The Upper West Side of Manhattan is considered "one of the most liberal enclaves in New York and elsewhere in the country." Residents of the neighborhood are mainly white, liberal, and very wealthy.
In a hotel located in the area, about 300 homeless men were being temporarily housed until the rich people there decided they didn't like it and decided to have them relocated.
Officials had moved homeless people into hotels across the city in an effort to prevent the spread of coronavirus instead of keeping them in close quarters in large homeless shelters.
The liberals were outraged that these people without homes were placed in their neighborhood and took to Facebook to complain in a private group called the Upper West Siders for Safer Streets. Commenters claimed that the homeless men harassed pedestrians and would defecate on the street. There were also accusations of drugs being sold out in the open.
Residents of the area banded together and formed a nonprofit, the West Side Community Organization. The group hired a lawyer, the former deputy mayor, Randy Mastro, and threatened to sue the city if their demands were not met.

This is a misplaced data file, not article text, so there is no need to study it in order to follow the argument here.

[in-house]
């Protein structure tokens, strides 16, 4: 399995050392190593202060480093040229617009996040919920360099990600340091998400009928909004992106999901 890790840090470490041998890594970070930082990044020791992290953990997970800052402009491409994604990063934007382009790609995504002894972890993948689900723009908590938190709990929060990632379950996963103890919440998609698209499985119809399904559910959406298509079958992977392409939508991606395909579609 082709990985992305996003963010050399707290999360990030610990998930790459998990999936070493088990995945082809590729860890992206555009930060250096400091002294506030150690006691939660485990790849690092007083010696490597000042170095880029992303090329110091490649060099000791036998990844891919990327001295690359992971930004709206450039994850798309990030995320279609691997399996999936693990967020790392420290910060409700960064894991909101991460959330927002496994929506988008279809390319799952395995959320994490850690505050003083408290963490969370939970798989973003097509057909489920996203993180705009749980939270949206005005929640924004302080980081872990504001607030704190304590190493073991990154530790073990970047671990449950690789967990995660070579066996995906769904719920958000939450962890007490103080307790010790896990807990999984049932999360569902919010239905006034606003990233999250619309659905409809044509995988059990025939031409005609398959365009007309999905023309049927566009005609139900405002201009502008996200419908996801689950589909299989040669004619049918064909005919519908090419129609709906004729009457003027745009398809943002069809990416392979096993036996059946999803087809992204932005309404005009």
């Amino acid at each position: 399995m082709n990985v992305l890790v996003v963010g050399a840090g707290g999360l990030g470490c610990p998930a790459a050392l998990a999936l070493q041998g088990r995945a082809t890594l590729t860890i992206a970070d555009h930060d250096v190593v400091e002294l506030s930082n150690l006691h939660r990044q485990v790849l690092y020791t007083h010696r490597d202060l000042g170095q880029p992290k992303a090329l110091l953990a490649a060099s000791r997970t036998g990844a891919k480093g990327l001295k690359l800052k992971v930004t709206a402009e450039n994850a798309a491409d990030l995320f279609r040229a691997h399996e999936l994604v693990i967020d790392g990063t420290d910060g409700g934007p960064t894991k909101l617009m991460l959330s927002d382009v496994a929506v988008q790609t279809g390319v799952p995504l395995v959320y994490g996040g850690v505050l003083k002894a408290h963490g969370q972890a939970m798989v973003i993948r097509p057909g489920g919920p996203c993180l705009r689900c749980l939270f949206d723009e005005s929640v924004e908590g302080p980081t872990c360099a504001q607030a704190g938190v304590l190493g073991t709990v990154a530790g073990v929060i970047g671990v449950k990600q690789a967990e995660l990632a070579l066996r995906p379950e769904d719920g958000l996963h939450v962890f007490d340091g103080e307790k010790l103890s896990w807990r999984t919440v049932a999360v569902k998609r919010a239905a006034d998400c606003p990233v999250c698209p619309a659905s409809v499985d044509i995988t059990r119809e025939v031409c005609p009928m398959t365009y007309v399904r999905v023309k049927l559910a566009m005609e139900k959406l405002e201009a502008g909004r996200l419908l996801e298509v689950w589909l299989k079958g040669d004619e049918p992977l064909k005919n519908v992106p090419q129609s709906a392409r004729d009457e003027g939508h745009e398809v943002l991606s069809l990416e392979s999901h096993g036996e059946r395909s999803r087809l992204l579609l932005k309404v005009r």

This nearly caused a liberal civil war in the community because opposing residents accused their neighbors of racism and hypocrisy.
While the homeless were eventually relocated Isaac McGinn, a spokesman for the city's Department of Social Services, wouldn't confirm that it was because of the uproar the group caused.
McGinn said in a statement, "As part of our effort to continually review and streamline the footprint of our shelter locations while always ensuring effective provision of services, we're beginning to relocate individuals from several commercial hotel locations."
The former deputy mayor applauded the city's decision saying, "Families, seniors, small business owners, longtime residents, and newcomers united. They were shocked and horrified to see what was happening in broad daylight in their neighborhood, and they wanted to do something about it.”
Helen Rosenthal, the council member that represents the Upper West Side did not agree.
"It's a sad day when the mere threat of a lawsuit can get city hall to reverse a decision it made," she said. "What message does this send that groups who can afford to hire high-powered lawyers are the ones who will get their way?"
It's no surprise that Democrat leaders will bend to those who whine loud enough or have loads of cash.
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